Saturday, February 1, 2014

{the evolution of me: a teenager}

Adolescents are not monsters.  They are just people trying to learn how to make it among the adults in the world, who are probably not so sure themselves.  ~Virginia Satir, The New Peoplemaking, 1988

In 7th grade, Fall of 1996, my world was once again rocked.
We moved from what I knew as home (Keller) to a town so completely different (Haltom City) that I actually experienced culture shock. Keller was slowly growing from a sleepy little town into  cookie-cutter-houses-slightly-upper-middle-class-suburbia (it would go on to be named "one of the best places to live in America") and HC was...well, full of already-old-lower-middle-class homes and businesses. This was in those fabled days before everyone had the internet and facebook. I wouldn't personally know anyone that had a computer with internet for about 3 more years. We had a phone though, and as best I could, for as long as I could, I stayed connected to my 2 best friends, Shannon and Leesa. Leesa and I grew apart soon after, and Shannon's family was uprooted and moved to Louisiana. I'll admit, I was a terrible penpal. Shannon, if you are reading this, I apologize for not holding up my end of us. I met and made some new friends, sure, and a few have endured to this day, but inside, I was miserable. I felt lost. I felt unnecessary...and combined with a family that I didn't like or understand...well let's just say I was sad. Very sad. I hid it well though. 
One sunny day in May of '97, I sat alone in my room. Per usual, my radio was on and I was sitting crosslegged beside my bed. The family dog snoring somewhere nearby. 
I had a bottle of aspirin next to me and a sharp knife, just in case.
As I mustered up the courage, trying to give myself a sort of suicide peptalk, an unfamiliar tune weaved it's way through my sadness and tears and my hungry heart listened.
"You have so many relationships in this life,
only one or two will last.
You go through all the pain and strife, 
then you turn your back and it's gone so fast."
"So hold on to the ones who really care,
'cuz in the end, they'll be the only ones there..."
My breath caught, I started shaking. There was a tiny flicker of hope and even happiness in my heart. I had ones that cared. I had aunts and uncles and cousins that I adored. Hell, the love I had from my granny alone would have been enough. I had a baby niece that might need her Aunt Amy some day. So, I latched onto that song. I threw the bottle of pills at my closed bedroom door. I cried. A good, raw cry, the kind that cleanses. The kind that heals. I then carried the pills and knife out to the kitchen. I went back and sat by my radio. waiting and waiting for that beautiful melody to come through the speakers again. Blank tape at the ready, and when it did, I hit record.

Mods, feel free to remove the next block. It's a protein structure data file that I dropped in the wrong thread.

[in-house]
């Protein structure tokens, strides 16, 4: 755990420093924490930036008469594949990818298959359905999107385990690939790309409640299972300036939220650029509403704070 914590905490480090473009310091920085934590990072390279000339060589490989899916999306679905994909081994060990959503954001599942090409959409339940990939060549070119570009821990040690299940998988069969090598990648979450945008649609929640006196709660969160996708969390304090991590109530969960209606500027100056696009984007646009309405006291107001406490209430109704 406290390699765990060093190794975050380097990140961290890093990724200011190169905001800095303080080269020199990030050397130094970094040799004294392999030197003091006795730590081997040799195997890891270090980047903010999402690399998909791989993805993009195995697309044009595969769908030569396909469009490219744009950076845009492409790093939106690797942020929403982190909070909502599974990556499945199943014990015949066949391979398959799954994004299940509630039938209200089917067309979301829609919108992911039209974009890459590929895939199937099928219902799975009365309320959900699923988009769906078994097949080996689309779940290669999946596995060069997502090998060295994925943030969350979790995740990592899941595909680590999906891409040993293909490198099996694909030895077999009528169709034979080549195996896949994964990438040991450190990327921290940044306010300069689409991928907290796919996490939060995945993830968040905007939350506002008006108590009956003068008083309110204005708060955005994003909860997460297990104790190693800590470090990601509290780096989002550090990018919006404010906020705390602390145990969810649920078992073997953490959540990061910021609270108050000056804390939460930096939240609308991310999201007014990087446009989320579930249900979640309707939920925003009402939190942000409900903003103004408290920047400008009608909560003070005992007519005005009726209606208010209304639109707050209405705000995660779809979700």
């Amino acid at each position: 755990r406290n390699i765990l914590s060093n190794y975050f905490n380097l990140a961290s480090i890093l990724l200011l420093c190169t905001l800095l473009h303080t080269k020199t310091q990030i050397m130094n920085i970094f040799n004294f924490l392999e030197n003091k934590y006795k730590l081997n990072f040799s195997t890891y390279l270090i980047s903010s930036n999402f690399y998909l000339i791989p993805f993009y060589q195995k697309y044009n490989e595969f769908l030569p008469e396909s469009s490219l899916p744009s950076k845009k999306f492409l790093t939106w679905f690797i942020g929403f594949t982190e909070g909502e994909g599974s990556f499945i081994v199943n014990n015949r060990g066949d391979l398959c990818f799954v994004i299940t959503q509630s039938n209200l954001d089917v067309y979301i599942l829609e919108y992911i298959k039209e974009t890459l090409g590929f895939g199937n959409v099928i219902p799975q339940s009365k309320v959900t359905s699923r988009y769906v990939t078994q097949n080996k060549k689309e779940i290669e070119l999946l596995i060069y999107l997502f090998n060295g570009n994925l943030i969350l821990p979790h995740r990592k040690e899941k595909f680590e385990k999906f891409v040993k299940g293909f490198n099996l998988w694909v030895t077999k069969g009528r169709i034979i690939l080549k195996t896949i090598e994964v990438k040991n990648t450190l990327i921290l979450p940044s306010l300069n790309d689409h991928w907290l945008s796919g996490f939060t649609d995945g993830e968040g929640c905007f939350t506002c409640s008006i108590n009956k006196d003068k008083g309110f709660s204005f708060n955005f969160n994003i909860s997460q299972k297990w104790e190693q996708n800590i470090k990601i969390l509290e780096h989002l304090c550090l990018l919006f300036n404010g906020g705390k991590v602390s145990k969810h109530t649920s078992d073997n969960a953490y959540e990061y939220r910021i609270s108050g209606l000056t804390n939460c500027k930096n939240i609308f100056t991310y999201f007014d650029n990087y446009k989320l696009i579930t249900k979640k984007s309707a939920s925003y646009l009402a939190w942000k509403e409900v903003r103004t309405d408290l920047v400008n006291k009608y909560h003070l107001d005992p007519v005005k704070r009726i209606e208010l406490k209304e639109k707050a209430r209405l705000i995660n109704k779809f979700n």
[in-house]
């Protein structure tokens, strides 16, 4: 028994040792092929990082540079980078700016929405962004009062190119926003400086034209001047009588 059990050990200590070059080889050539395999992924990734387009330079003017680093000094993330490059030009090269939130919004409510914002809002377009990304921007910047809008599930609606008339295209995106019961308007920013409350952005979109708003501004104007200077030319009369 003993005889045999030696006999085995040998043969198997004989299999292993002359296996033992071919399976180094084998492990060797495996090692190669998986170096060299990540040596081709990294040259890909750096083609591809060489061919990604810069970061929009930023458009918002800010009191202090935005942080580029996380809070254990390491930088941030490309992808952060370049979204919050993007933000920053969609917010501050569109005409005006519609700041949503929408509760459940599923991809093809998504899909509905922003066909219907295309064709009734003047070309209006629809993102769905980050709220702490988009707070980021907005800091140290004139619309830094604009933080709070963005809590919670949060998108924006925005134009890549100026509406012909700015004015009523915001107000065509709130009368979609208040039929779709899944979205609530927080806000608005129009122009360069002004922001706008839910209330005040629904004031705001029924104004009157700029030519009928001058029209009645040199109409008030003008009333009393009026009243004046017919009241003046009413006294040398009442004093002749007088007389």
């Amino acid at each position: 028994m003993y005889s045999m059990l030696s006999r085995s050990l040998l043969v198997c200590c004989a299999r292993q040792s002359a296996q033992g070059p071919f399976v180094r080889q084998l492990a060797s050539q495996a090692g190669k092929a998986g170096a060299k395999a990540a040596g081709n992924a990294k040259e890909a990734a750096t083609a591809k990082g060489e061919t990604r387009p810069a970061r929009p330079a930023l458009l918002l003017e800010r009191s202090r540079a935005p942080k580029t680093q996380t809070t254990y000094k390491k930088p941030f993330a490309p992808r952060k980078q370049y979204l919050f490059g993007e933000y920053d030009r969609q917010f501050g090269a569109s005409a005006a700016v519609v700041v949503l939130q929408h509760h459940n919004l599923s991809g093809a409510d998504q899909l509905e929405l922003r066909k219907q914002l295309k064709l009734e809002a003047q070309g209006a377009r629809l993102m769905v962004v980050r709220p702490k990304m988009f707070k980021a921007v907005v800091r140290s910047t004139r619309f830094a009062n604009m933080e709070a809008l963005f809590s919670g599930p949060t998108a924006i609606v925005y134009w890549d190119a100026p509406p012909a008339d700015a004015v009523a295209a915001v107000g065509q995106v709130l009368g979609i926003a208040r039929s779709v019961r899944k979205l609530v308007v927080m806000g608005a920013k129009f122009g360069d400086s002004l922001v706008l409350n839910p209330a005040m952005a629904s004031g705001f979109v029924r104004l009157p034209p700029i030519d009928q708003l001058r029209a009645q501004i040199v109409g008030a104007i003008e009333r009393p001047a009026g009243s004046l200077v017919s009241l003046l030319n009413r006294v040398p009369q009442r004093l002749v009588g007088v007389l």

A month or so later, I was spending summer break with my granny in her tiny little trailer on Lake Tawakoni. She didn't have a CD player, but she had a cassette player. So, seeing my love for that song (and probably just wanting hear something ELSE from that old boombox, she took me to walmart and bought me the full album on cassette. If you haven't figured out what the song is- it's "Mmmbop" by Hanson.  You read that right. That "annoying" song from the  summer of '97 is the very thing that saved my life. Scoff if you wish, but it did. 
To say that I wore that cassette out would be an understatement. It was eventually replaced with a CD version and looped 24/7 from my tiny corner of this great big world.
That little song and a love for the band of brothers singing it led to new friendships. It bonded us. We were a sisterhood. Life looked good again.
High school came and went. Laughter was heard, tears were wiped, hearts were broken and mended. Memories were definitely made. 
I met my 2 best girlfriends in the world, Ashlie and Heather within the classrooms and hallways of that school.
On the first day of 9th grade, I walked into my English class rocking some pretty awesome red Doc Martens. As I sat in my seat, the girl next to me exclaimed "Zac Hanson has those! Only in yellow!" I turned with a grin and showed that I was also rocking a Hanson shirt. We would go through the next 4 years so close, that we were often mistaken for sisters. I even introduced her to her husband when we were just 16!
Heather and I didn't really meet or become friends until sophomore year. I like to believe that our friendship is the reason that my family had moved to Haltom City. She only lived a few blocks away and we would walk between our 2 houses daily. Eventually, we would drive. Today, she is my sister. Married to my brother and mother of one of the most perfect little boys to ever grace this earth. She is my soul's true mate.
I met the boy who completely held my heart for 6 whole was completely unrequited love, but eventually we would grow very close. I also met the boy who would eventually introduce me to my husband in that school...driving past Haltom High School still brings such a smile to my soul.  
During the summer  before my senior year (and then a week before my 18th birthday) I lost my grandpas. One's hand I was holding as he took his last breath, surrounded by his loved ones; the other went alone, sitting in his front yard. A perfect illustration of how their lives had been lived. Heather, Becca, Brian, Kevin, Ben, Chris and will never truly know how you all carried me through that heartache, but I say thank you. Thank you. Thank you.

I love these people and these memories dearly and can not even imagine going through this life without them. 
To think, I could have missed out on some pretty amazing years, and some of the greatest people, had I given in to the sadness of a lonely childhood.

Stay tuned to hear about my roaring 20s.

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